Magic Leap, a start-up focused on augmented reality technology, said it has raised a $542 million funding round led by Google.
Android and Chrome leader Sundar Pichai will join Magic Leap's board, as will Google's Corporate Development Vice President Don Harrison. The funding also comes directly from Google, not from its Google Ventures investment arm.
Investors in the latest round also included mobile chipmaker Qualcomm Ventures and Legendary Entertainment, as well as a personal investment from CEO Thomas Tull, KKR, Vulcan Capital, Kleiner Perkins Caufield & Byers, Andreessen Horowitz, Obvious Ventures, and other investors. Allen & Company LLC and Morgan Stanley & Co. LLC served as financial advisors to Magic Leap in connection with the transaction.
When magic dragons fly comes to mind when thinking about the technology. Rony Abovitz, president, CEO and founder of Magic Leap, believes the company can build technology to transcend "the current perception of mobile computing, augmented reality, and virtual reality" to revolutionize the way people communicate, purchase, learn, share and play.
Not much is known about the company. On the company's Web site, which glosses over the details, Abovitz reminisces his childhood where "great movies could transport you to whole new worlds and universes. Books, comics, and art meant creative freedom. Computing meant total personal freedom with technology: I could create something new and share it with my friends."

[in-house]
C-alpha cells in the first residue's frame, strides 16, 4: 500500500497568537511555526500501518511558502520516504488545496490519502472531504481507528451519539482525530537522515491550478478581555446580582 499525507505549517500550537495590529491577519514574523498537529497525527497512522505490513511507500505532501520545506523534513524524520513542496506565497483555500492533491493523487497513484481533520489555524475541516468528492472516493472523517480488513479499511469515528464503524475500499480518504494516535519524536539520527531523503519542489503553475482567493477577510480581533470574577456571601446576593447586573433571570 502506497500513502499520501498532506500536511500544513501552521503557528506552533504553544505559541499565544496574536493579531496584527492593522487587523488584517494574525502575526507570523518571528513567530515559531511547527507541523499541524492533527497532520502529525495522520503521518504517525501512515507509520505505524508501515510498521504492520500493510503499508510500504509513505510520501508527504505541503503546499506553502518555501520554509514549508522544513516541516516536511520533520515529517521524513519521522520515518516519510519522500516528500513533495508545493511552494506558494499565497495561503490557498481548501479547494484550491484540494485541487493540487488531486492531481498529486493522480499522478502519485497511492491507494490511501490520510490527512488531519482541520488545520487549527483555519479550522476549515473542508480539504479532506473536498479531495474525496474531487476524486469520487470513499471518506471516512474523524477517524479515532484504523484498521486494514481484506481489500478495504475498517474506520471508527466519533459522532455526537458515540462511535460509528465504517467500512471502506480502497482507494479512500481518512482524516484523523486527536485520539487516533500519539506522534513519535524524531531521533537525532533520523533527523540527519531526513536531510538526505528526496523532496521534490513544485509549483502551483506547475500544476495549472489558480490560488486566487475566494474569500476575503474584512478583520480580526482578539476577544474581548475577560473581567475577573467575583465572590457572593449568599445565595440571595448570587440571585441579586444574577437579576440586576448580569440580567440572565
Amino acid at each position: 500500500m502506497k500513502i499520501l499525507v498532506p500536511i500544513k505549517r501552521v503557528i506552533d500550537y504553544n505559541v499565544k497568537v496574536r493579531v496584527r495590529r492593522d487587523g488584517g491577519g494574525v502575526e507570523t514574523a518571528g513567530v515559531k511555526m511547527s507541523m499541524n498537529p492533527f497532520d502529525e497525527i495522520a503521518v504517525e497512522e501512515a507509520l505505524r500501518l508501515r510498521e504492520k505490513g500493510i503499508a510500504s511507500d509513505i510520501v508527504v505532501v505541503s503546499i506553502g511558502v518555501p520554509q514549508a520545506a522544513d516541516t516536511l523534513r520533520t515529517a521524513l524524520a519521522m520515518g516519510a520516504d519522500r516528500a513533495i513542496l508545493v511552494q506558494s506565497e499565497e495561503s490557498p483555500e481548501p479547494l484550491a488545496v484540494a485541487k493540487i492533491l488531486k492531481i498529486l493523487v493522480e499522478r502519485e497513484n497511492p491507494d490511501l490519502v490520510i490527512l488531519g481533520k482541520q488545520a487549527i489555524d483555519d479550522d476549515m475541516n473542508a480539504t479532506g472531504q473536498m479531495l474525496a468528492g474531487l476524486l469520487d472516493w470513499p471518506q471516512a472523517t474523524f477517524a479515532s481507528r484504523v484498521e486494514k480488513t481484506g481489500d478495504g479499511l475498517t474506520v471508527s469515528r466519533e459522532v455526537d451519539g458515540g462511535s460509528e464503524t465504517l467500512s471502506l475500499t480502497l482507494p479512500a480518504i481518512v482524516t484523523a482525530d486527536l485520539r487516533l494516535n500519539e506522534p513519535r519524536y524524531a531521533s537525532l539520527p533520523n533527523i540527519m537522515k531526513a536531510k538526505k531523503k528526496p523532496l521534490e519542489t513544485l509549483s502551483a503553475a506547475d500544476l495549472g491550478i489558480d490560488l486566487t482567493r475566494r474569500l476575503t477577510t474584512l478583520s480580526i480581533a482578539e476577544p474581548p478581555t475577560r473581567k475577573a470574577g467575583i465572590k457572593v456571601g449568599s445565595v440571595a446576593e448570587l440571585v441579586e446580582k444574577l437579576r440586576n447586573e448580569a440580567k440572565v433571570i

A recent blog post provides a glimpse into the technology, which sounds similar to Facebook's acquisition of Oculus and the technology behind Google's disposable cardboard model distributed at the I/O conference in June. Among the fantasy and magic, "the real world that was the most magical and amazing," he wrote. "An encounter with a horse on a farm, being with an eagle and her nest at Cape Canaveral, and kayaking with a pod of dolphins in the Florida Keys. Fireflies at night bested any display."
Earlier this year, Magic Leap closed its Series A round of venture capital. Until this most recent infusion, the company had raised more than $50 million in its series seed and A rounds to develop its proprietary technology platform, from a press release from earlier this year.
Prior to starting Magic Leap, Abovitz also co-founded and led the development and technology for MAKO Surgical, a maker of human-interactive robotics for orthopedic surgery. The company was acquired by Stryker for $1.65 billion in December 2013.